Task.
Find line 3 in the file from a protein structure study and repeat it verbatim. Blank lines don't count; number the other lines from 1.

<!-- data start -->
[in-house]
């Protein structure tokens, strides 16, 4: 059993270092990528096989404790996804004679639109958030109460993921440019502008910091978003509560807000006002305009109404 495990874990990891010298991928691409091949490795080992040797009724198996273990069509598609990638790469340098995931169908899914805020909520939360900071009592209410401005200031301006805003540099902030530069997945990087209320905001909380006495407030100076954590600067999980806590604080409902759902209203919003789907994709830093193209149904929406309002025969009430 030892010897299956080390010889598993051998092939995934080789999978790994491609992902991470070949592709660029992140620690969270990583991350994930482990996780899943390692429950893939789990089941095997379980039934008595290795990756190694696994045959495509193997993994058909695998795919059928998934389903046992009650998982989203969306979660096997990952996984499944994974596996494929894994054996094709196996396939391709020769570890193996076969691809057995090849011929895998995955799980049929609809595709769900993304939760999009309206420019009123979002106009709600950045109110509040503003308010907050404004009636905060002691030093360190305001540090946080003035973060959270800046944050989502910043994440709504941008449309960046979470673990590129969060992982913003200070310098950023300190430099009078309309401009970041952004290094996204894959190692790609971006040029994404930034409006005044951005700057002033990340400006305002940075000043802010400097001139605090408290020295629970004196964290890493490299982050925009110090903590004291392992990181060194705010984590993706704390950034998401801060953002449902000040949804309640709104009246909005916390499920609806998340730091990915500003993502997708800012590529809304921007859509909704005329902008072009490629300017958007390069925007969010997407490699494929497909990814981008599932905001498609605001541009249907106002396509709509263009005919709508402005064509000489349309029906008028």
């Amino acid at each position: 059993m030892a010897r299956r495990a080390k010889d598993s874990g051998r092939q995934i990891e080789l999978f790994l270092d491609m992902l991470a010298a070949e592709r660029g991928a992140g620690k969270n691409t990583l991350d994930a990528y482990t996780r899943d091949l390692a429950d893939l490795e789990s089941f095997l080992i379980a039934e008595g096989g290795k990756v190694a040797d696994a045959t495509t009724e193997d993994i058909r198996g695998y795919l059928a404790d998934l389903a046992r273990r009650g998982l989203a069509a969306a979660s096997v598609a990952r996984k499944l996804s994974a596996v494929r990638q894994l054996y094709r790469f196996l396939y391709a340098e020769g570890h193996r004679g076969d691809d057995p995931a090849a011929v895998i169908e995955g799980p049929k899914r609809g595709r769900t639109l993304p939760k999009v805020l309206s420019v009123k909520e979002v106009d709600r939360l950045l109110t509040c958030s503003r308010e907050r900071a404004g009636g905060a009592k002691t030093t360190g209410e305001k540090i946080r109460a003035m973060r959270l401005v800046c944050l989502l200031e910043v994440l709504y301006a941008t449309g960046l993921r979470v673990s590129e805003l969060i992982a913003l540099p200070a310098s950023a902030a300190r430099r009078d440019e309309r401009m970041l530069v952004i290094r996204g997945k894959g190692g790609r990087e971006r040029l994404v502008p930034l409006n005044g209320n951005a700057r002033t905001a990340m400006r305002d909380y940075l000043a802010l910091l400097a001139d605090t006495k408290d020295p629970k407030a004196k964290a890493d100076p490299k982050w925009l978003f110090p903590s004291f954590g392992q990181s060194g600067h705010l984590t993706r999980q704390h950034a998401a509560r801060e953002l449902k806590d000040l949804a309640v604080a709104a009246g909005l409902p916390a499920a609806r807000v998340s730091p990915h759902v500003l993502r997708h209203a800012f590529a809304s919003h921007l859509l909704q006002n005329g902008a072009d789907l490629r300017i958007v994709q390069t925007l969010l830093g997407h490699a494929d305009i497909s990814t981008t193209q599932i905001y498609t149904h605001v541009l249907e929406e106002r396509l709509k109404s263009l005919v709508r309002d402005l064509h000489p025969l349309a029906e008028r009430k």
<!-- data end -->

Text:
């Amino acid at each position: 059993m030892a010897r299956r495990a080390k010889d598993s874990g051998r092939q995934i990891e080789l999978f790994l270092d491609m992902l991470a010298a070949e592709r660029g991928a992140g620690k969270n691409t990583l991350d994930a990528y482990t996780r899943d091949l390692a429950d893939l490795e789990s089941f095997l080992i379980a039934e008595g096989g290795k990756v190694a040797d696994a045959t495509t009724e193997d993994i058909r198996g695998y795919l059928a404790d998934l389903a046992r273990r009650g998982l989203a069509a969306a979660s096997v598609a990952r996984k499944l996804s994974a596996v494929r990638q894994l054996y094709r790469f196996l396939y391709a340098e020769g570890h193996r004679g076969d691809d057995p995931a090849a011929v895998i169908e995955g799980p049929k899914r609809g595709r769900t639109l993304p939760k999009v805020l309206s420019v009123k909520e979002v106009d709600r939360l950045l109110t509040c958030s503003r308010e907050r900071a404004g009636g905060a009592k002691t030093t360190g209410e305001k540090i946080r109460a003035m973060r959270l401005v800046c944050l989502l200031e910043v994440l709504y301006a941008t449309g960046l993921r979470v673990s590129e805003l969060i992982a913003l540099p200070a310098s950023a902030a300190r430099r009078d440019e309309r401009m970041l530069v952004i290094r996204g997945k894959g190692g790609r990087e971006r040029l994404v502008p930034l409006n005044g209320n951005a700057r002033t905001a990340m400006r305002d909380y940075l000043a802010l910091l400097a001139d605090t006495k408290d020295p629970k407030a004196k964290a890493d100076p490299k982050w925009l978003f110090p903590s004291f954590g392992q990181s060194g600067h705010l984590t993706r999980q704390h950034a998401a509560r801060e953002l449902k806590d000040l949804a309640v604080a709104a009246g909005l409902p916390a499920a609806r807000v998340s730091p990915h759902v500003l993502r997708h209203a800012f590529a809304s919003h921007l859509l909704q006002n005329g902008a072009d789907l490629r300017i958007v994709q390069t925007l969010l830093g997407h490699a494929d305009i497909s990814t981008t193209q599932i905001y498609t149904h605001v541009l249907e929406e106002r396509l709509k109404s263009l005919v709508r309002d402005l064509h000489p025969l349309a029906e008028r009430k």